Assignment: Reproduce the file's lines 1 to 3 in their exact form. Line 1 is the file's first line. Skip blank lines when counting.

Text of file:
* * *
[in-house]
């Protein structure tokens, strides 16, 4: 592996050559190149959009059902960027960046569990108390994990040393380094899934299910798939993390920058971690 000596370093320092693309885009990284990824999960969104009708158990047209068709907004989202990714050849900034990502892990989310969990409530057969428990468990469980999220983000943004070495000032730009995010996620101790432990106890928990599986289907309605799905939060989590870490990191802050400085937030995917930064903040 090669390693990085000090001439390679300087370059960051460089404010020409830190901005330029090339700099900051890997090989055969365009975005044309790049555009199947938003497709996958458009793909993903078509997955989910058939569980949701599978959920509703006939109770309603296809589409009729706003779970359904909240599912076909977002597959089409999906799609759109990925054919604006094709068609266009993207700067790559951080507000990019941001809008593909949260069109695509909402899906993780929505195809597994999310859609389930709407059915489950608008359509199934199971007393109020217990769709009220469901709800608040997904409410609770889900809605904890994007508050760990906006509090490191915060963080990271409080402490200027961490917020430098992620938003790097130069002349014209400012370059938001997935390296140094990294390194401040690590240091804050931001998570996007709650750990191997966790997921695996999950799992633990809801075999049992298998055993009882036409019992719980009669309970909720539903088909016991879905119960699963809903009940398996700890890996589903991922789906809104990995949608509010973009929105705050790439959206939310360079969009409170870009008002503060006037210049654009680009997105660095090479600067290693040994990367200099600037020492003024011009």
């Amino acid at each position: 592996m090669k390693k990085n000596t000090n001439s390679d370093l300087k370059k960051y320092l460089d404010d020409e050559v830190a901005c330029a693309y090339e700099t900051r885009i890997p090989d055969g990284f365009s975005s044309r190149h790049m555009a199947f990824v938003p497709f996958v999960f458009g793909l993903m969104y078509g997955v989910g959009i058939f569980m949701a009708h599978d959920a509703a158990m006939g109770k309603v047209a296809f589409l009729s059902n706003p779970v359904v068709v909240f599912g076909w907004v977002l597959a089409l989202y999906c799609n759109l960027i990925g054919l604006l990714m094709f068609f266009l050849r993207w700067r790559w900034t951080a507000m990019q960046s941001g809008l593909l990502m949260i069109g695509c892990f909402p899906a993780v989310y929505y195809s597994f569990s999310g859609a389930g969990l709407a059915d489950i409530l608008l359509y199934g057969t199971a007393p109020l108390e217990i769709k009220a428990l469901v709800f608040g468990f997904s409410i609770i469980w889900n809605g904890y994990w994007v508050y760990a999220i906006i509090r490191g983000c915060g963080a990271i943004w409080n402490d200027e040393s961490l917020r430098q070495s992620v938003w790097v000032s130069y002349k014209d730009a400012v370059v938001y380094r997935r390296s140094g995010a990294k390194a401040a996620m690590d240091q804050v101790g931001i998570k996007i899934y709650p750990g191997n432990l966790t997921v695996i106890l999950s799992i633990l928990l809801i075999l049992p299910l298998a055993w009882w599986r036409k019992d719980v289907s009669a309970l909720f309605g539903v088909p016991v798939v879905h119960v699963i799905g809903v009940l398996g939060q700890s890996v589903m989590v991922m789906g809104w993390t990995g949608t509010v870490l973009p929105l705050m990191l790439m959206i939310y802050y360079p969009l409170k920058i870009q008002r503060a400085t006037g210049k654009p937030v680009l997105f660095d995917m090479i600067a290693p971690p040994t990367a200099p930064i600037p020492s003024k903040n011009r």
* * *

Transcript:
[in-house]
């Protein structure tokens, strides 16, 4: 592996050559190149959009059902960027960046569990108390994990040393380094899934299910798939993390920058971690 000596370093320092693309885009990284990824999960969104009708158990047209068709907004989202990714050849900034990502892990989310969990409530057969428990468990469980999220983000943004070495000032730009995010996620101790432990106890928990599986289907309605799905939060989590870490990191802050400085937030995917930064903040 090669390693990085000090001439390679300087370059960051460089404010020409830190901005330029090339700099900051890997090989055969365009975005044309790049555009199947938003497709996958458009793909993903078509997955989910058939569980949701599978959920509703006939109770309603296809589409009729706003779970359904909240599912076909977002597959089409999906799609759109990925054919604006094709068609266009993207700067790559951080507000990019941001809008593909949260069109695509909402899906993780929505195809597994999310859609389930709407059915489950608008359509199934199971007393109020217990769709009220469901709800608040997904409410609770889900809605904890994007508050760990906006509090490191915060963080990271409080402490200027961490917020430098992620938003790097130069002349014209400012370059938001997935390296140094990294390194401040690590240091804050931001998570996007709650750990191997966790997921695996999950799992633990809801075999049992298998055993009882036409019992719980009669309970909720539903088909016991879905119960699963809903009940398996700890890996589903991922789906809104990995949608509010973009929105705050790439959206939310360079969009409170870009008002503060006037210049654009680009997105660095090479600067290693040994990367200099600037020492003024011009």
């Amino acid at each position: 592996m090669k390693k990085n000596t000090n001439s390679d370093l300087k370059k960051y320092l460089d404010d020409e050559v830190a901005c330029a693309y090339e700099t900051r885009i890997p090989d055969g990284f365009s975005s044309r190149h790049m555009a199947f990824v938003p497709f996958v999960f458009g793909l993903m969104y078509g997955v989910g959009i058939f569980m949701a009708h599978d959920a509703a158990m006939g109770k309603v047209a296809f589409l009729s059902n706003p779970v359904v068709v909240f599912g076909w907004v977002l597959a089409l989202y999906c799609n759109l960027i990925g054919l604006l990714m094709f068609f266009l050849r993207w700067r790559w900034t951080a507000m990019q960046s941001g809008l593909l990502m949260i069109g695509c892990f909402p899906a993780v989310y929505y195809s597994f569990s999310g859609a389930g969990l709407a059915d489950i409530l608008l359509y199934g057969t199971a007393p109020l108390e217990i769709k009220a428990l469901v709800f608040g468990f997904s409410i609770i469980w889900n809605g904890y994990w994007v508050y760990a999220i906006i509090r490191g983000c915060g963080a990271i943004w409080n402490d200027e040393s961490l917020r430098q070495s992620v938003w790097v000032s130069y002349k014209d730009a400012v370059v938001y380094r997935r390296s140094g995010a990294k390194a401040a996620m690590d240091q804050v101790g931001i998570k996007i899934y709650p750990g191997n432990l966790t997921v695996i106890l999950s799992i633990l928990l809801i075999l049992p299910l298998a055993w009882w599986r036409k019992d719980v289907s009669a309970l909720f309605g539903v088909p016991v798939v879905h119960v699963i799905g809903v009940l398996g939060q700890s890996v589903m989590v991922m789906g809104w993390t990995g949608t509010v870490l973009p929105l705050m990191l790439m959206i939310y802050y360079p969009l409170k920058i870009q008002r503060a400085t006037g210049k654009p937030v680009l997105f660095d995917m090479i600067a290693p971690p040994t990367a200099p930064i600037p020492s003024k903040n011009r």